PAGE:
The National Children's Home Story
From an early stage in the development of the Children's Home, the importance of staff training was recognised. In March 1873, the Home's Committee noted that two men and one woman had 'offered themselves to assist in the work of the Home, with a view to being trained for Christian labour, and have been accepted by the House Committee.' Amongst these recruits was Arthur Gregory who in 1900 succeeded Thomas Bowman Stephenson as the organisation's Principal. A training department was then set up at 84 Bonner Road.
By the end of the 1870s, it was decided that the mixed training of men and women was abandoned. At around the same time, a scheme was begun to train 'Sisters of the Children' who would look after the 'family groups' of children around which the homes were organised. At the outset, a number of 'old girls' of the Home were made into Probationer Sisters. Their training day included helping with the domestic work until 10am, exercise such as a walk in the park from 10-11am, then lessons until 1pm given by 'an educated lady' in a room allocated for the purpose.
The focus on women being at the heart of the children's work resulted from Stephenson's visits to various continental institutions such as the Deaconess's Institute at Kaiserwerth near Dusseldorf where unmarried women with a vocation for Christian service were trained as nurses. A noted graduate of Kaiserwerth was Florence Nightingale who spent four months there in 1851.
Soon after the training scheme was established, Stephenson began to appeal more widely for women with such a vocation to become Sisters. This could either be as Sisters of the Children (often shorted to just 'Sisters') or, in a wider evangelical missionary role, as Sisters of the People, or Deaconesses as they were more usually known.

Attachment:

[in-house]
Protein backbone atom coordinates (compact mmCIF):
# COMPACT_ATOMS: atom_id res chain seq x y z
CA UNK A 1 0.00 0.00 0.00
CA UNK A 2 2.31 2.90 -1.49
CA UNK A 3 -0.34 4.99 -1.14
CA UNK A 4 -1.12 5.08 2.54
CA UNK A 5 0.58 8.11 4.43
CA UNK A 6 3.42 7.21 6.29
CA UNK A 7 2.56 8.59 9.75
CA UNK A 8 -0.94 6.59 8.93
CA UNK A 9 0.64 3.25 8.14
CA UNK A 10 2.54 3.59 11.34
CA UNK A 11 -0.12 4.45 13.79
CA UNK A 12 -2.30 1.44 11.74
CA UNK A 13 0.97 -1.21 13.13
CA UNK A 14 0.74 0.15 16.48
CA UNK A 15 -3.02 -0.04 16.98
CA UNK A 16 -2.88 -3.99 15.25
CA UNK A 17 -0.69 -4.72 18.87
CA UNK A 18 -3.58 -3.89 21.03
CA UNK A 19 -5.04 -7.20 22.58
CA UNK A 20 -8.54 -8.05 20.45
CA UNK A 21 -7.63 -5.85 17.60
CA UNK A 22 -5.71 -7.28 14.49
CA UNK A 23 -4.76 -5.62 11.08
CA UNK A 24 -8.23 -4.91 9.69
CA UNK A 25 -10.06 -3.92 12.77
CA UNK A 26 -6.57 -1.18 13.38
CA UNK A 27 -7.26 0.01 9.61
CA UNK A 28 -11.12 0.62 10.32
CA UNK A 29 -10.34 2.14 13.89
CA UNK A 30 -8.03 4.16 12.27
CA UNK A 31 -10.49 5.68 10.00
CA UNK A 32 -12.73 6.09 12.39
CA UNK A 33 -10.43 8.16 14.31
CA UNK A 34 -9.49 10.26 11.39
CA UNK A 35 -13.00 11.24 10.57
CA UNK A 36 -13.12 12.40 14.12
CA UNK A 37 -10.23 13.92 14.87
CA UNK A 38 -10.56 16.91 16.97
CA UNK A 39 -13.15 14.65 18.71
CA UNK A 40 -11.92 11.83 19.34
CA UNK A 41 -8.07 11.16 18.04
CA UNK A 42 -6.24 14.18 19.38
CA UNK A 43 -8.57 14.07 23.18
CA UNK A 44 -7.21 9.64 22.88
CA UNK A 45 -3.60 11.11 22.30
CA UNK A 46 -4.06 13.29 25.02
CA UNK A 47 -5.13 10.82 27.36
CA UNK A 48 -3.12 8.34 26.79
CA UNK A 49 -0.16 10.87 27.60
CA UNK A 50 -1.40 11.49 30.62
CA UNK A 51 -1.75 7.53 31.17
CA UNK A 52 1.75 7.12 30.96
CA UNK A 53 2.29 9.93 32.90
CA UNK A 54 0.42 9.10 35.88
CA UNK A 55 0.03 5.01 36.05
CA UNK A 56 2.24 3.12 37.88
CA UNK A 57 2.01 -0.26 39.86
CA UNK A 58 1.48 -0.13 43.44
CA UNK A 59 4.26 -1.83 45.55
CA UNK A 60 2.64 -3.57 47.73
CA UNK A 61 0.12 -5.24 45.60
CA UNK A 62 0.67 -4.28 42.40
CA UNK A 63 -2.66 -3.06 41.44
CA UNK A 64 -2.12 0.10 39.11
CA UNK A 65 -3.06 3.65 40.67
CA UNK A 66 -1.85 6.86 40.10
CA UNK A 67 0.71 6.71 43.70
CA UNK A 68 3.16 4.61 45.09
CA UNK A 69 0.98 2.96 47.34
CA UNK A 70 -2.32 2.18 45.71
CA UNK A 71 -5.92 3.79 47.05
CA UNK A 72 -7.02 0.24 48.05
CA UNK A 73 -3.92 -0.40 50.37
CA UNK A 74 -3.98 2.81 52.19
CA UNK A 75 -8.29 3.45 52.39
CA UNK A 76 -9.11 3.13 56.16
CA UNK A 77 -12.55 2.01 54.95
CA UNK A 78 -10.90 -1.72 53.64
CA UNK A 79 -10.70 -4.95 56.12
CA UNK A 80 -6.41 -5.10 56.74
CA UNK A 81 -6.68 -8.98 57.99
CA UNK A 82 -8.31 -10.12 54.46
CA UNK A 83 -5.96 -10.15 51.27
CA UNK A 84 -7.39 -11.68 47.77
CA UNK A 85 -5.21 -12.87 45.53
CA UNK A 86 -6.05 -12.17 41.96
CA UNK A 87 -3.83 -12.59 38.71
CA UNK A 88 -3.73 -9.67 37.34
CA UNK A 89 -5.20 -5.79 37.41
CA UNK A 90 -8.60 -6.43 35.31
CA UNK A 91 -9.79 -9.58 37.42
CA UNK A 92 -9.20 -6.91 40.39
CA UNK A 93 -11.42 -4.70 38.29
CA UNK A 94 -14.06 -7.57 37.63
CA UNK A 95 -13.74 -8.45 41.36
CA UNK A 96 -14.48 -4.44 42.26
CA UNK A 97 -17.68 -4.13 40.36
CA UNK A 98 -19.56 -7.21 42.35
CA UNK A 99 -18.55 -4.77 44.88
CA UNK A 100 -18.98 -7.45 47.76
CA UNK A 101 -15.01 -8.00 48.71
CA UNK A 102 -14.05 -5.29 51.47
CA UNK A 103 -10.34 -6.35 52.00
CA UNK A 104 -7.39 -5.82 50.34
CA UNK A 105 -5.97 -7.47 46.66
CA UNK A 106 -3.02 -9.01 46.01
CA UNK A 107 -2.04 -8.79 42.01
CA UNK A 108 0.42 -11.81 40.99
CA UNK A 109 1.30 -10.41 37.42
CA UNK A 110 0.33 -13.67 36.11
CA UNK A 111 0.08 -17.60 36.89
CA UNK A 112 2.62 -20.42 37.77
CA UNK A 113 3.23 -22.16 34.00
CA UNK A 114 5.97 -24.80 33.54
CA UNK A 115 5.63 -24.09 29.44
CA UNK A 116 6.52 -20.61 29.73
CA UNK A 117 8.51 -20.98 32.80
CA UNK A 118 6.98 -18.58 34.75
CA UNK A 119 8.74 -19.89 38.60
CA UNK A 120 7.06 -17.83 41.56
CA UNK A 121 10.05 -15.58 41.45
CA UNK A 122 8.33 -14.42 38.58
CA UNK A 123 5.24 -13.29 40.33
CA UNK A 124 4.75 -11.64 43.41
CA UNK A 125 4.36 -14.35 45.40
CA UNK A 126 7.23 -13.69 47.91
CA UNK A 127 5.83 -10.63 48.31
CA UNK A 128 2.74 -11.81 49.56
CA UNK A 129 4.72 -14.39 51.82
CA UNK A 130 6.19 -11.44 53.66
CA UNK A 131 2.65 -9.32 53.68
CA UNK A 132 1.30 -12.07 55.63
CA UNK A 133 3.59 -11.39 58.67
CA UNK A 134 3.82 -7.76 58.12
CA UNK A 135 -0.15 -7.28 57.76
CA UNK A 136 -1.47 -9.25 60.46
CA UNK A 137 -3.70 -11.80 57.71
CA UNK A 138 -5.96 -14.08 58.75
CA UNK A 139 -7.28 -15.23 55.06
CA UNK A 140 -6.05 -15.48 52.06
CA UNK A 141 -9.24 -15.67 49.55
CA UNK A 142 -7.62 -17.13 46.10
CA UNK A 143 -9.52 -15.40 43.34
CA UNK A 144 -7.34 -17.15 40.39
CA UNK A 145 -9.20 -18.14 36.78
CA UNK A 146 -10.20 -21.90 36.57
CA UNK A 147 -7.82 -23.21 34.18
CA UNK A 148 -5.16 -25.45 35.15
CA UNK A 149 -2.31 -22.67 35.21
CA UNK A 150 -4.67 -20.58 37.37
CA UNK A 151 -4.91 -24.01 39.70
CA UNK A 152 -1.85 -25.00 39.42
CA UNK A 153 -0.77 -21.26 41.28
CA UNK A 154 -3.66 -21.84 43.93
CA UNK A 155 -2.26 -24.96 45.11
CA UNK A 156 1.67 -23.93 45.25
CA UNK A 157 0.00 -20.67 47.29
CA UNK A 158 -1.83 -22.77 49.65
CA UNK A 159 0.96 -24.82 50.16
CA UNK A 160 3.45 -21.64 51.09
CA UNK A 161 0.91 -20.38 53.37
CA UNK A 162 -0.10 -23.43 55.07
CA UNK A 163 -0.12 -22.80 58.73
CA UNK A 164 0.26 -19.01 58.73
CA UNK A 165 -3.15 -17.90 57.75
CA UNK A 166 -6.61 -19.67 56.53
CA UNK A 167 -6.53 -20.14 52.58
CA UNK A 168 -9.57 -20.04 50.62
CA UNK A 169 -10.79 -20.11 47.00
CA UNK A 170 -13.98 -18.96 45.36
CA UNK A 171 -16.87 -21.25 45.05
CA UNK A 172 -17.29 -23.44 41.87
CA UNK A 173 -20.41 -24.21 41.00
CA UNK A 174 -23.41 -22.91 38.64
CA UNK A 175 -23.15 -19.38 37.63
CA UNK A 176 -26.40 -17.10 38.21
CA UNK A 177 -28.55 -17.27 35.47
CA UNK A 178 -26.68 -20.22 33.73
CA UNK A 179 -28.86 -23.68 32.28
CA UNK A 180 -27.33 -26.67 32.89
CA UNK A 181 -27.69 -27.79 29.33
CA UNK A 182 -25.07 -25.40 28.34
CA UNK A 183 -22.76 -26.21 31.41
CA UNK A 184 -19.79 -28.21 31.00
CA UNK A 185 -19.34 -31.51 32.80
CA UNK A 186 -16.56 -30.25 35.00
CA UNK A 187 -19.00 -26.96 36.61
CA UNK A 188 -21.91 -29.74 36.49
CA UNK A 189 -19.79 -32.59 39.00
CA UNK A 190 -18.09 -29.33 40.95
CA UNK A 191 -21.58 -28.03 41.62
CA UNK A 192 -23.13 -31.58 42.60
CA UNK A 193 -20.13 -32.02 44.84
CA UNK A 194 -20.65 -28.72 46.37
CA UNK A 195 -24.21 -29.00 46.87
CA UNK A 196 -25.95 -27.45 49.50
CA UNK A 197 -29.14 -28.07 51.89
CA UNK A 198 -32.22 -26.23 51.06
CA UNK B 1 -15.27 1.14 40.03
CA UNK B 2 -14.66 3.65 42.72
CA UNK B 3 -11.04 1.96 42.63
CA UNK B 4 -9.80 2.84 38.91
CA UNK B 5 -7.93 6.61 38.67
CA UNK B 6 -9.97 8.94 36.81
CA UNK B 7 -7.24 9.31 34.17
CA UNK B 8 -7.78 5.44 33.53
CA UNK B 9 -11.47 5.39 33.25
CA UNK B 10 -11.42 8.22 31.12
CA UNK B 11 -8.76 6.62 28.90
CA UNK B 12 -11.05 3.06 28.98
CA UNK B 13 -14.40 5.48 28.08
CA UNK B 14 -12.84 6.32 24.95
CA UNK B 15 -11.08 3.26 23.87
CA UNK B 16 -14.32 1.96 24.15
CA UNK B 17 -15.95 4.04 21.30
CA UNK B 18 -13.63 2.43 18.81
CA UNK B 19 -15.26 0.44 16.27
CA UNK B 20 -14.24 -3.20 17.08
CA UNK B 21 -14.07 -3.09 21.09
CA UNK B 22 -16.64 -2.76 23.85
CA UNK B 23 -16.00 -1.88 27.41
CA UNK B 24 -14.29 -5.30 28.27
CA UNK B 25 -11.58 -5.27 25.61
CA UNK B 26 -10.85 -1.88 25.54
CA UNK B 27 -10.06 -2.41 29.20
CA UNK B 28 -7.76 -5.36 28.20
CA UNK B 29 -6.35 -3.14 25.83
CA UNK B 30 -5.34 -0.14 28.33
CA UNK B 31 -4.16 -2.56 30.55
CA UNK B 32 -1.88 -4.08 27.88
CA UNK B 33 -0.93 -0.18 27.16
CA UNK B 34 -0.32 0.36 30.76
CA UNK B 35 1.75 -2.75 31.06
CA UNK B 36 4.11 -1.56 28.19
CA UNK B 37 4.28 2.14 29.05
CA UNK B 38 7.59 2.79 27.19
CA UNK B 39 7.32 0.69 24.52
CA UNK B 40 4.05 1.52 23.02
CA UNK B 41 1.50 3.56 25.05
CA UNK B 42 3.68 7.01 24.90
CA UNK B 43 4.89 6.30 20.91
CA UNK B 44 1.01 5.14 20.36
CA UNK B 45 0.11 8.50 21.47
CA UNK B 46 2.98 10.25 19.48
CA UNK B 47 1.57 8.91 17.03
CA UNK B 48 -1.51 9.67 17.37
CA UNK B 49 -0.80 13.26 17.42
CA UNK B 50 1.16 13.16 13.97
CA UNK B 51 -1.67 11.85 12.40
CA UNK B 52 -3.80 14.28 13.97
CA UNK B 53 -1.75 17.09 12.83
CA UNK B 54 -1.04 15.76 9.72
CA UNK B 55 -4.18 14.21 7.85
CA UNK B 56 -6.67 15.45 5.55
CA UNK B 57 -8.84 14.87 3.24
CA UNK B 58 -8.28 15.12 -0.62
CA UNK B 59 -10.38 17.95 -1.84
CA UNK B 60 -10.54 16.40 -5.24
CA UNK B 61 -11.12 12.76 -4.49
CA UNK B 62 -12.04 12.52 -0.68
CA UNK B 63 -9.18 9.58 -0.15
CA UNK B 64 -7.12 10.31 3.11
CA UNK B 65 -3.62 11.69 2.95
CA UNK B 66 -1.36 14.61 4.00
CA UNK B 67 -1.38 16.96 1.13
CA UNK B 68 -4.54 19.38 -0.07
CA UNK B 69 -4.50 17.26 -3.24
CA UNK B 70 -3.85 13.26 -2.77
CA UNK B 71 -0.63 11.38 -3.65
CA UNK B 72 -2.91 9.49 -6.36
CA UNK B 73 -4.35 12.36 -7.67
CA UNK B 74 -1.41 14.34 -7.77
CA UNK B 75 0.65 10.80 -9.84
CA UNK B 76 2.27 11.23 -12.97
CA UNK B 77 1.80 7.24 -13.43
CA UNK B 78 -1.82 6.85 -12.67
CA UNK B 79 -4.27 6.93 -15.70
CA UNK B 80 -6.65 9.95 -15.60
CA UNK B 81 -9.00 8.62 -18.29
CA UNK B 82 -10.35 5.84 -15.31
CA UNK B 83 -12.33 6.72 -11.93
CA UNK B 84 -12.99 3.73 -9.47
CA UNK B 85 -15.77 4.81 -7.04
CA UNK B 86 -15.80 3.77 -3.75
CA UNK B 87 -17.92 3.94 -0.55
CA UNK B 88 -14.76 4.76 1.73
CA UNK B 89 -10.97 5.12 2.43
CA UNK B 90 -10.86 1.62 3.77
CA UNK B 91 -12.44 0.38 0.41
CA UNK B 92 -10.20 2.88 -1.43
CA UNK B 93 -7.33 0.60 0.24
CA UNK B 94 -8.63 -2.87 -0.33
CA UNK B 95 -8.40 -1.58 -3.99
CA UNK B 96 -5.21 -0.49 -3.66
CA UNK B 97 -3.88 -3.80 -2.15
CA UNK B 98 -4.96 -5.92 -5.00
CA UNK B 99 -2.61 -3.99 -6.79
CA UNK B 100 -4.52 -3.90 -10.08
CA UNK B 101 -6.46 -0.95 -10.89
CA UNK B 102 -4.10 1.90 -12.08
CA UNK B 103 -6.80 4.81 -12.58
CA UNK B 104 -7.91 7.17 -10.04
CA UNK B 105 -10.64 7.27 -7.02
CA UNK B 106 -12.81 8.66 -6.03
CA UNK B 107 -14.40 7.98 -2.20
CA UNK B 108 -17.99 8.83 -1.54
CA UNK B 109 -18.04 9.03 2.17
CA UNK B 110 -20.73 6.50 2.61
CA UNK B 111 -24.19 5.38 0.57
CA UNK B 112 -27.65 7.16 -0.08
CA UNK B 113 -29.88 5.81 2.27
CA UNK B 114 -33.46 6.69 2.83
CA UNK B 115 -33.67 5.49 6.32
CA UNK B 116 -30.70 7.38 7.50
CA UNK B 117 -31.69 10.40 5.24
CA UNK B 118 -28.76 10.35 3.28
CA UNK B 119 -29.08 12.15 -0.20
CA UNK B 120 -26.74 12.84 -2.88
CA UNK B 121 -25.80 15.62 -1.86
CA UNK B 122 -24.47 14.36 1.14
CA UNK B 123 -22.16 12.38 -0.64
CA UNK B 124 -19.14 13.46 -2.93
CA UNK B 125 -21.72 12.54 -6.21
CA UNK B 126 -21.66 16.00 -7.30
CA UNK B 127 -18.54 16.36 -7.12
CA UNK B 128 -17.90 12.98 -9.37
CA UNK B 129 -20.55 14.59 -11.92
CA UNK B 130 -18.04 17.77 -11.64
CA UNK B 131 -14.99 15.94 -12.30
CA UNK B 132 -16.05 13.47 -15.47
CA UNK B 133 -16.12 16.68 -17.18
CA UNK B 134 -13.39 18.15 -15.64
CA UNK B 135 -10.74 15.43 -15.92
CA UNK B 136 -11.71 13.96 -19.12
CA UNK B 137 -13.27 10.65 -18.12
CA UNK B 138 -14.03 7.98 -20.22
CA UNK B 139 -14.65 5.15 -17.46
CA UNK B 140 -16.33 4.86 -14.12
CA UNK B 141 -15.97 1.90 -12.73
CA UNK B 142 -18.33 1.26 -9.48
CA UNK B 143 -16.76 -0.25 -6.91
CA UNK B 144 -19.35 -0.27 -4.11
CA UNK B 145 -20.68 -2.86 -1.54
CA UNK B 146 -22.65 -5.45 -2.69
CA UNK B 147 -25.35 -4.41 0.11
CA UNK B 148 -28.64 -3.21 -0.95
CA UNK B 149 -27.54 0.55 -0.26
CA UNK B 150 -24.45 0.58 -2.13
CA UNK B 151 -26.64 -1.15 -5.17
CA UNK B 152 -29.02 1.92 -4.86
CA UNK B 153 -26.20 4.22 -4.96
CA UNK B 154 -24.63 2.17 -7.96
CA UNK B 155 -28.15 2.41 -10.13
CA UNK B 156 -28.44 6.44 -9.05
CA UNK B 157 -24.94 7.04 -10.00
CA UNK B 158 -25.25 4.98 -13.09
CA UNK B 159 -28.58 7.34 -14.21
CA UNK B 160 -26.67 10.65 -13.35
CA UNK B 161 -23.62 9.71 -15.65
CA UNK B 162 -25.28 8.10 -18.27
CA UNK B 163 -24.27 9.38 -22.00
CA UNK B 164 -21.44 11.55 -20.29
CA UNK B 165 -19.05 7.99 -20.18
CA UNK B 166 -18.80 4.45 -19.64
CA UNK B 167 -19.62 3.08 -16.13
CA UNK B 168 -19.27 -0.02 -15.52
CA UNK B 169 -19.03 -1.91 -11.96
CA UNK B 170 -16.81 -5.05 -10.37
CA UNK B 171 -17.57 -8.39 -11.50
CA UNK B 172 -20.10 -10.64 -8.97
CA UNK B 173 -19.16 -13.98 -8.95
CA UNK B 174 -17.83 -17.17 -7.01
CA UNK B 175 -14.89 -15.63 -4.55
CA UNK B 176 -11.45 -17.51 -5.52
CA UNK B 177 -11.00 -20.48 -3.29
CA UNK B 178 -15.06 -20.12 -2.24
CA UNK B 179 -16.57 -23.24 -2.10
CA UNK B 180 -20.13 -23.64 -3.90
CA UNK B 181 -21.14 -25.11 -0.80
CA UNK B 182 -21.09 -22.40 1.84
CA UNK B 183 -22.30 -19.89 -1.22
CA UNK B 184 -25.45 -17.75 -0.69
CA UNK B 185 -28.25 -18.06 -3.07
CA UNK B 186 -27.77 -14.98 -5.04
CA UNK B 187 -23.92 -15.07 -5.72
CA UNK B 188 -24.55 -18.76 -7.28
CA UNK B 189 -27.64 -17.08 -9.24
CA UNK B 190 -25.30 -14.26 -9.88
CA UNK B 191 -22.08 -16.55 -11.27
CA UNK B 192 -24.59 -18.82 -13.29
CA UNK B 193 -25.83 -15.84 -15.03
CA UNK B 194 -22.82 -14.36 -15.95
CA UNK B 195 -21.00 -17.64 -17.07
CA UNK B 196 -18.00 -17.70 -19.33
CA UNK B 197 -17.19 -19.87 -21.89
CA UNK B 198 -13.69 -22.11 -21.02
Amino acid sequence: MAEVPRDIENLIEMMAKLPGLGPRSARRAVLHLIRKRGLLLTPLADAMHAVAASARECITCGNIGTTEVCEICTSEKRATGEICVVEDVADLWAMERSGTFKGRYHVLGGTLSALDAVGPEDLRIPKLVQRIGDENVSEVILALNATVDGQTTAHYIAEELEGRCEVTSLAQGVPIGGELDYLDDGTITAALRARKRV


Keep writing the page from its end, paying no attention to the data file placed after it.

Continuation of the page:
A contribution of £500 by a Mr William Mewburn enabled the setting up of a Sister's training home, named Mewburn House, at 7 Agnes Terrace, later relocated to the Home's main site at 84 Bonner Road. Deaconess training moved to Ilkley, West Yorkshire, in 1902 with the opening of the Deaconesses Institute in the town. Stephenson, who had resigned as NCH Director in 1900, moved to Ilkley to become the Institute's first warden, a position he held until his retirment in 1907.
In 1898, Willard House, a property near to the Bonner Road home, became a training establishment specifically for Sisters of the Children. It accommodated seven students who, as well as running the house themselves, learnt cooking, washing, the making of children's clothes, and had studies in Bible knowledge, theology, and nursing. The trainees also spent time in the houses of the Children's Home and took charge when the Sisters were ill or had an afternoon off.
In 1935, the Sisters' training home moved to Stephenson Hall, a purpose-built facility at the NCH's administrative headquarters in Highbury Park, North London, and arguably the country's first childcare training college. The syllabus at Stephenson Hall included Bible Study, Child Study (Psychology), Child Guidance (Psychiatry), English, Principles of Social Work, First Aid and Home Nursing, Nature Study, Housewifery, Cookery and Dressmaking. There was also recreational instruction such as toy-making, keep-fit classes, and a Girl Guide Cadet Corps.
In 1946, the Princess Alice College, an establishment specifically for the training of Sisters, was opened at the Princess Alice Orphanage near Birmingham. It closed in 1960 and its function taken over by Stephenson Hall.
For many of the women who became Sisters, it was a lifetime's vocation. Some were also ordained Methodist ministers, amongst the last of these being Sister Eluned Williams (ordained 1957 and served at Birmingham, Alverstoke and Dinas Powis), Sister Peggy Greenway (1958, served at Painswick and Swansea) and Sister Nora Rolph (1962).
By the 1970s, however, the numbers of women coming forward to join the Sisterhood was in decline. For those wanting to work as childcare professionals, a much wider range of opportunities now existed, for example in local authority children's departments, which often offered better salaries and more flexible career paths. The number of traditional homes being run by the NCH was also falling. It seemed inevitable that the Sisterhood would eventually fold and in March 1985 a majority of the last eighteen serving sisters agreed to its closure.
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